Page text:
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Tina Fey: '30 Rock' Star And Creator Moves On
This interview was originally broadcast on April 13, 2011.
Tina Fey grew up in a household with parents she has described as "Goldwater Republicans with pre-Norman Lear racial attitudes."
But, she says, her parents were always supportive of her career, even when she told them she was moving to Chicago to start a career in improv.
"To their credit, they never said, 'You like entertainment. Are you sure you don't want to be an entertainment lawyer?' " she tells Fresh Air's Terry Gross. "[They understood] me wanting to pursue this before I had commitments, before I had a family. And I think they knew that neither my brother nor I would ever come back to them destitute."
Fey grew up to become Saturday Night Live's first female head writer as well as the star and executive producer of NBC's sitcom 30 Rock. Now, she's also a published author. Her memoir Bossypants contains her thoughts on juggling her roles as actor, daughter, mother, writer and boss on the sets of both SNL and 30 Rock, which will end its run as a series on January 31, 2013.
When Fey first arrived on the set of Saturday Night Live as a writer in 1997, she says, it initially took her a while to feel comfortable with herself in the writer's room.
"My first week, I completely froze," she says. "I couldn't think of anything. It was just too fast a gear shift. ... So I had some pieces that I had written trying to get the job, and I ended up turning them in. And the next week, I think I was able to write something and turn it in. And the week after that maybe, I wrote something that made its way to the dress rehearsal."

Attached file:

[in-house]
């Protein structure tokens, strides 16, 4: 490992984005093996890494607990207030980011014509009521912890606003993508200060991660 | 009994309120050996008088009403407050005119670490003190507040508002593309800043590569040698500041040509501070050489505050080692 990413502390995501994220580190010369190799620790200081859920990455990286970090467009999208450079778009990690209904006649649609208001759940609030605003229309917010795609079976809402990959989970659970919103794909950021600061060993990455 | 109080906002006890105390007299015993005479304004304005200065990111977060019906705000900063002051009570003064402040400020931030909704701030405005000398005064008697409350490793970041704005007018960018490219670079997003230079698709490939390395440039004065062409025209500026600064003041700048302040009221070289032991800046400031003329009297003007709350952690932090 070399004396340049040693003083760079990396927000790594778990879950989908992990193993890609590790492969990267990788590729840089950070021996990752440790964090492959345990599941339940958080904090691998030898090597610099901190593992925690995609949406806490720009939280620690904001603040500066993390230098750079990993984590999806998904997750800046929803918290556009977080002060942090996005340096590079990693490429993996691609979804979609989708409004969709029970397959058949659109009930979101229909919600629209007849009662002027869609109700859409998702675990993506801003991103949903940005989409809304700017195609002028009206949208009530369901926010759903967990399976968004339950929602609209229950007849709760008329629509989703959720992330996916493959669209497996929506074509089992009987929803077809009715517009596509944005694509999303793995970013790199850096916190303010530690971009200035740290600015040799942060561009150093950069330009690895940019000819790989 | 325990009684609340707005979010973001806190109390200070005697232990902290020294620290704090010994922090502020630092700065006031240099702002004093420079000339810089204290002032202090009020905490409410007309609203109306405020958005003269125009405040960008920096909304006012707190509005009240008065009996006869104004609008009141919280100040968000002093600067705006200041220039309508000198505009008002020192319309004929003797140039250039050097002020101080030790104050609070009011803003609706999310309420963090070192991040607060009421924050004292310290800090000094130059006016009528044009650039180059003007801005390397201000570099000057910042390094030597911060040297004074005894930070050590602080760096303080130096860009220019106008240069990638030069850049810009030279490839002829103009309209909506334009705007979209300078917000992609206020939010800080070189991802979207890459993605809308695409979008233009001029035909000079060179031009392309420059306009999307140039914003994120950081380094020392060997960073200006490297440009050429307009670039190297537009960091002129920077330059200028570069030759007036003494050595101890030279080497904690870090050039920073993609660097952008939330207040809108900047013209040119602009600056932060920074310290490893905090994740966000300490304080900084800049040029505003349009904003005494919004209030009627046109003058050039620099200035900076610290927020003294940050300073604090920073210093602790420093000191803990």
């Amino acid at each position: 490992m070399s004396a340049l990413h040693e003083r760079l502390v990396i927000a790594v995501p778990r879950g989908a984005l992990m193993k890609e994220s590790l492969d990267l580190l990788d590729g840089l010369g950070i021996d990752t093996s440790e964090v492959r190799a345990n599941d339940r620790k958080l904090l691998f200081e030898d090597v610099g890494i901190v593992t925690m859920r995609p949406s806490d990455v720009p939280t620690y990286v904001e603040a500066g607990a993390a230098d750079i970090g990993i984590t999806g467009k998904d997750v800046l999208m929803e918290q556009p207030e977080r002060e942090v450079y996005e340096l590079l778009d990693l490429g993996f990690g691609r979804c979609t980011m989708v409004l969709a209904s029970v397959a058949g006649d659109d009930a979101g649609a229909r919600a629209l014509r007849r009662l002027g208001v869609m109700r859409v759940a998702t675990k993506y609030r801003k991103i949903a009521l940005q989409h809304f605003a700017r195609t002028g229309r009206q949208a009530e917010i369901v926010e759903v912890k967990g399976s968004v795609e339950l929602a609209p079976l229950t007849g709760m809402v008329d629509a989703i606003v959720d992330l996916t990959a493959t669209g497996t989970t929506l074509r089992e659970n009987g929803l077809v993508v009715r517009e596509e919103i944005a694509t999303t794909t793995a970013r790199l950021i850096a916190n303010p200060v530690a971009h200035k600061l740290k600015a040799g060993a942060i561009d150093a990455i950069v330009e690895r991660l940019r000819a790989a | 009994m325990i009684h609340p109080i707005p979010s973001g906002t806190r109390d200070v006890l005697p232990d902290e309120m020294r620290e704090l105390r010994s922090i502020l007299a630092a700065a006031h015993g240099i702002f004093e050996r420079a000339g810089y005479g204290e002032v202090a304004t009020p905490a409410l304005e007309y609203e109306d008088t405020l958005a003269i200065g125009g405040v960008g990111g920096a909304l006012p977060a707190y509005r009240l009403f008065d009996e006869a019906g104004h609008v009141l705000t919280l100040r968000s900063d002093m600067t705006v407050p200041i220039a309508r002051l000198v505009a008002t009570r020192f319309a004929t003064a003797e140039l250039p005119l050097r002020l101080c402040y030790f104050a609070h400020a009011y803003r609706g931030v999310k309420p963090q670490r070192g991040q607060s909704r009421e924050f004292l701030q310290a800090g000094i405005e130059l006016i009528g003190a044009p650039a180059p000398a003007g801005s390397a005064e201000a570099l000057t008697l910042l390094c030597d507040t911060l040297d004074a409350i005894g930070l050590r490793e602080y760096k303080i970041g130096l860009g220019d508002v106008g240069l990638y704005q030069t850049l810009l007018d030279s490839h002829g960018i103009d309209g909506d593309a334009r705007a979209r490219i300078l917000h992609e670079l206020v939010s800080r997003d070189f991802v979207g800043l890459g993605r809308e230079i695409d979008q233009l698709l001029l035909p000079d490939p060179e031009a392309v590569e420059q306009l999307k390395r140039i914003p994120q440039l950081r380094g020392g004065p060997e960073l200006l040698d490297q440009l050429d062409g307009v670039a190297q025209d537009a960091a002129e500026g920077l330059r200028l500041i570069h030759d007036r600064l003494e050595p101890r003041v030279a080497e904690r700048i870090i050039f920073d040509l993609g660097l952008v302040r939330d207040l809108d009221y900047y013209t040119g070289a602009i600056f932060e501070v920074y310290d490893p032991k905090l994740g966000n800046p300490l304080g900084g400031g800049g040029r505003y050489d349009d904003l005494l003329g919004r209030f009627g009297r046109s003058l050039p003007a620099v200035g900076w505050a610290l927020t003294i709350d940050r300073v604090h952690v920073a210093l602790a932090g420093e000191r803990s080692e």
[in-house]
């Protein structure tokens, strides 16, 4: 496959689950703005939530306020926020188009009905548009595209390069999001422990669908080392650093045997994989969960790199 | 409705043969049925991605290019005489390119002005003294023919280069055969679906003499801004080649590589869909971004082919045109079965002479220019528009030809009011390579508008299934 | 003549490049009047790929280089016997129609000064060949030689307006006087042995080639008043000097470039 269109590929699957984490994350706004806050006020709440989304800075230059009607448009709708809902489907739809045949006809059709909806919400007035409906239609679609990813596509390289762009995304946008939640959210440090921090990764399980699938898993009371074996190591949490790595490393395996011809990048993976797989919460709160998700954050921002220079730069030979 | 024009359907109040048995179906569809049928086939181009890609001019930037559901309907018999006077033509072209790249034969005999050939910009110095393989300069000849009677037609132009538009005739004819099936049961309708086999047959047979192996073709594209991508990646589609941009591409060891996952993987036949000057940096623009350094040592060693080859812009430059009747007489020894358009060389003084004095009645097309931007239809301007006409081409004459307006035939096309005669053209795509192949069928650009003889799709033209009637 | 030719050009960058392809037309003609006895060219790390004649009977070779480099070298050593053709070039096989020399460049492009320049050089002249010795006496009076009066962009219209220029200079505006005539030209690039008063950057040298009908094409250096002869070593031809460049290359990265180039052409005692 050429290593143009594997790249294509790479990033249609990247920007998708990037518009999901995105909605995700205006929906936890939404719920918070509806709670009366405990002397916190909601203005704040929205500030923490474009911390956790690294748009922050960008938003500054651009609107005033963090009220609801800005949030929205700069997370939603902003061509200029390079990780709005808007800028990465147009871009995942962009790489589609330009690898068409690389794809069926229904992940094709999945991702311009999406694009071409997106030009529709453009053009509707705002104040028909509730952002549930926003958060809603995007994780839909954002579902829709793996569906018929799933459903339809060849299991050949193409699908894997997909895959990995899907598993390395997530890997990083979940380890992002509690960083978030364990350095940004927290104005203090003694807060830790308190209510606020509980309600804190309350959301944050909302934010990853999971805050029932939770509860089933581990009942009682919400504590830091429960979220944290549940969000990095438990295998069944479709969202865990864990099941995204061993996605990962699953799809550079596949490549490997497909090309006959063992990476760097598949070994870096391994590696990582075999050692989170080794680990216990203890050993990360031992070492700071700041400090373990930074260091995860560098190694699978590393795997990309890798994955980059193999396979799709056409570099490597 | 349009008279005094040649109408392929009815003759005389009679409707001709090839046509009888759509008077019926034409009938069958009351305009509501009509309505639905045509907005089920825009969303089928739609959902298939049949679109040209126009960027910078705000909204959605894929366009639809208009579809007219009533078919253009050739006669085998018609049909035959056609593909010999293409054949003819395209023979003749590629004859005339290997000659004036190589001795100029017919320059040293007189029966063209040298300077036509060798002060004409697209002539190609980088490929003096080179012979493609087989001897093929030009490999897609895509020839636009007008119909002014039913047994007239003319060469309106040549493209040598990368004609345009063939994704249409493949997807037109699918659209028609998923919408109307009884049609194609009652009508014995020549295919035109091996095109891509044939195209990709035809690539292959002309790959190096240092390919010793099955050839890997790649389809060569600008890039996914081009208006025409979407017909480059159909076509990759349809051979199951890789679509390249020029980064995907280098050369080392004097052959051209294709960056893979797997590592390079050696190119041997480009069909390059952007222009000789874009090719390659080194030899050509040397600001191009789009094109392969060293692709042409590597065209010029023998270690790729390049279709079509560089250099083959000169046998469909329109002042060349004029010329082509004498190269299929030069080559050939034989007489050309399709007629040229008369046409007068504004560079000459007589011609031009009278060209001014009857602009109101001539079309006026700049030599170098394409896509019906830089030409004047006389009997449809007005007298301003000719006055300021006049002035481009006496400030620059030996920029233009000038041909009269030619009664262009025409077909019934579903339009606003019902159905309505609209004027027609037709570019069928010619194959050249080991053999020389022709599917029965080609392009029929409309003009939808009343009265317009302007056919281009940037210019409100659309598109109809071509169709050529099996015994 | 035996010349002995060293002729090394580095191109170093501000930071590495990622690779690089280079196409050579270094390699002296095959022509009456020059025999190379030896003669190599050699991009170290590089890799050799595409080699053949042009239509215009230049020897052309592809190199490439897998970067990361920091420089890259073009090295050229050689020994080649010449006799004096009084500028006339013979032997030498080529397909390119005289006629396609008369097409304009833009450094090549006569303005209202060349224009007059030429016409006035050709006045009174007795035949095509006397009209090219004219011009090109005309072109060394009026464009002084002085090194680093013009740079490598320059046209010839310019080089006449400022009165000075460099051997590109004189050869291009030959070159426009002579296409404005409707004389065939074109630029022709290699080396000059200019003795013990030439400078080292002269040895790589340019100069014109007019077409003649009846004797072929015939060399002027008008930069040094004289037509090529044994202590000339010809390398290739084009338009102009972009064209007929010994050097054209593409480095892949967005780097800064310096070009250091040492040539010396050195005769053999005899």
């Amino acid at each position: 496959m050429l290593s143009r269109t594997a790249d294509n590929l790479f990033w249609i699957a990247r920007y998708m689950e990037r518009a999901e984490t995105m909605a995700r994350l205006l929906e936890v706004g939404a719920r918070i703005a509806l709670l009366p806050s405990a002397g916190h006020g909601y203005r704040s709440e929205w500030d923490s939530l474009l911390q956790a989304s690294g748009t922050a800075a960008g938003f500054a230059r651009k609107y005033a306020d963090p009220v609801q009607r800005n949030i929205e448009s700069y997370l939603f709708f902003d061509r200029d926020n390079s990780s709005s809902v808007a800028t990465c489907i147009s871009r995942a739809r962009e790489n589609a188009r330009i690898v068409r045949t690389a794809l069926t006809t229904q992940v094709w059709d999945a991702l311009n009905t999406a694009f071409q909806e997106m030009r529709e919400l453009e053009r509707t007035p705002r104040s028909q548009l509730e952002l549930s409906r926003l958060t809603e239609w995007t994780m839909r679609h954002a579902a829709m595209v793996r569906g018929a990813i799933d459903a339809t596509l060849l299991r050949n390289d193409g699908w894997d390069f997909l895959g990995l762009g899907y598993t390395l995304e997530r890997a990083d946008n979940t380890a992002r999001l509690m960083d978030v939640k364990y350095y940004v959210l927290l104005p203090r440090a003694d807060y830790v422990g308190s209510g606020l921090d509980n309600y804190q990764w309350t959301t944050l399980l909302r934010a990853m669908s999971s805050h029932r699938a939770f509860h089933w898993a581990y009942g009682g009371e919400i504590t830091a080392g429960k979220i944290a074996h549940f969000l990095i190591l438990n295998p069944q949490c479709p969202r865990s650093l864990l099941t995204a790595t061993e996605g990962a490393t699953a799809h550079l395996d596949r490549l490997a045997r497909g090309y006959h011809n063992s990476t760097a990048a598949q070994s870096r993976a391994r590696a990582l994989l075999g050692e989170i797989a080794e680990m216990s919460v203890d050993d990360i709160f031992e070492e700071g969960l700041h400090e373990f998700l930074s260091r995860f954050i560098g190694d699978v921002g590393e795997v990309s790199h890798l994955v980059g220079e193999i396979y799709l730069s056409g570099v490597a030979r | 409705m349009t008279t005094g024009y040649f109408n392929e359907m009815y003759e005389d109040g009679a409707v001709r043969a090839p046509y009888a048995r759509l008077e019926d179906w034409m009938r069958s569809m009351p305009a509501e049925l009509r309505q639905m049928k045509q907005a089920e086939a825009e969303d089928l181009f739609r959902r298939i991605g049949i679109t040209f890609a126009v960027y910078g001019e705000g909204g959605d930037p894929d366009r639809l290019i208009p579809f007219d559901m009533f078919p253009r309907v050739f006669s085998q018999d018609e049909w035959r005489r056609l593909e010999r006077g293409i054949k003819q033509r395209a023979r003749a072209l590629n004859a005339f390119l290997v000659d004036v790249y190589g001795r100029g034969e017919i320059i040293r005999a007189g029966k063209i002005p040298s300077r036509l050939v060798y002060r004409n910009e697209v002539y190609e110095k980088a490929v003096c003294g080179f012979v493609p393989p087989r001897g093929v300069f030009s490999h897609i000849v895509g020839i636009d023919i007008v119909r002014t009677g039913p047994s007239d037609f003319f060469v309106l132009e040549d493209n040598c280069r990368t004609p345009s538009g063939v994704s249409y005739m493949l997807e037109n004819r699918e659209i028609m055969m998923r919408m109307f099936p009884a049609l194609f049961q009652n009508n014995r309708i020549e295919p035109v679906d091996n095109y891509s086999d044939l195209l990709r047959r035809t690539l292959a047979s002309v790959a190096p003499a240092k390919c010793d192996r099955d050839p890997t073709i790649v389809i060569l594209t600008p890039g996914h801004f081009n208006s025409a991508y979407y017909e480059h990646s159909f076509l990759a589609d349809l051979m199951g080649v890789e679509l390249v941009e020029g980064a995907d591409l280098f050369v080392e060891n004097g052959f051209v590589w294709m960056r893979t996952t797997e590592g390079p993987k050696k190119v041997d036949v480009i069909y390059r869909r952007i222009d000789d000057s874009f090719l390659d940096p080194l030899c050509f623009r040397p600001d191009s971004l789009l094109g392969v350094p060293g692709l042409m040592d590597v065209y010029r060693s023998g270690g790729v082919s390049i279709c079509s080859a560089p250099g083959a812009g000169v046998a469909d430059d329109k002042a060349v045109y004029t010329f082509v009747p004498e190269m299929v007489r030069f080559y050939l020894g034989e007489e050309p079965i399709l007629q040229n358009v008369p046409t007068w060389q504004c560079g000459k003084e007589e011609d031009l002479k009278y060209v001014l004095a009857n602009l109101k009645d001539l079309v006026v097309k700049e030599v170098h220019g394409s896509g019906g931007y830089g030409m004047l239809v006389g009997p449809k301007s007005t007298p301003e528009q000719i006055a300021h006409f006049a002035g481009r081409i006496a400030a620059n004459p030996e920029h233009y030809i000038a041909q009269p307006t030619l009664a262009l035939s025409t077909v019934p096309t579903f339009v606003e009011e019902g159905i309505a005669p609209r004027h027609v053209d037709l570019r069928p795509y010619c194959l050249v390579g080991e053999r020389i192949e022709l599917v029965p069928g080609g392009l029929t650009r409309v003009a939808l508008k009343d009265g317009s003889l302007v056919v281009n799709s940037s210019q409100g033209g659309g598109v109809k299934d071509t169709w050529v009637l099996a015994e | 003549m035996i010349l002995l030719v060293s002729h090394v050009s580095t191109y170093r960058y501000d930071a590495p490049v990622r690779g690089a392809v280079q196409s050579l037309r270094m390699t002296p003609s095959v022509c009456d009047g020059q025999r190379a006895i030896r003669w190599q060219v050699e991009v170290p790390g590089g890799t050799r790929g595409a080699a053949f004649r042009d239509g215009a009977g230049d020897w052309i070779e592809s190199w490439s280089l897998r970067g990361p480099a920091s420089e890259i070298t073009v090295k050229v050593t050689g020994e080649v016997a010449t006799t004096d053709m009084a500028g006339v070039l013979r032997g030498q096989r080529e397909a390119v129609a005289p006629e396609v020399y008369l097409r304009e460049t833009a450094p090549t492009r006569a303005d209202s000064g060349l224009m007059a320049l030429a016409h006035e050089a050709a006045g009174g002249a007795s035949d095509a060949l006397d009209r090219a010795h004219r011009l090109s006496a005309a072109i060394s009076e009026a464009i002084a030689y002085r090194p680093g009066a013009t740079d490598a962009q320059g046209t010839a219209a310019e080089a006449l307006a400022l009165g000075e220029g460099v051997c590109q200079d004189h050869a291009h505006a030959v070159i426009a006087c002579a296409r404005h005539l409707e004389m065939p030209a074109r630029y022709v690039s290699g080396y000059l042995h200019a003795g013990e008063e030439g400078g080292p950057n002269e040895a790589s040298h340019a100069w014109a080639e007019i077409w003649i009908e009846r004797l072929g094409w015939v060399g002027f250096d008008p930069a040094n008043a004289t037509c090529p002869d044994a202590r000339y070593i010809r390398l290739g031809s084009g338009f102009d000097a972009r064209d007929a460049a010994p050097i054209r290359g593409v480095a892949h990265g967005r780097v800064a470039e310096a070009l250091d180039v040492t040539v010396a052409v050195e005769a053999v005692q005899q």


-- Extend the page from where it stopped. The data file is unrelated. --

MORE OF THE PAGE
Three years later, Fey began co-anchoring the Weekend Update segment with Jimmy Fallon. She says she enjoyed the transition.
"It's very fun to be a writer at Saturday Night Live, but it's more fun to do both," she says. "When you're a writer and you hit that after-show party, you're exhausted and you maybe combed your hair and you maybe bought yourself something at Ann Taylor. But if you're on the show, you're all fancy. So in that most basic level, it was an upgrade in the job."
But anchoring Weekend Update also meant something else: Fey's sketches could never get cut. "You never have that fear and disappointment that the sketch players have," she says. "And it's the only segment week after week where you look directly into the camera and tell America your name, because a lot of times, I realize now, you see the sketch players in wigs, and if they're new, you go, 'Wait, which guy is that?' On Update, you look like yourself, and every week you say, 'Hi, this is me.' So it's career-changing."
Working With Sen. John McCain
Even as Fey began to do on-air work, she still wrote segments for the show, often helping the guest hosts with their opening monologue and sketches. One of her favorite guest hosts was Arizona Sen. John McCain.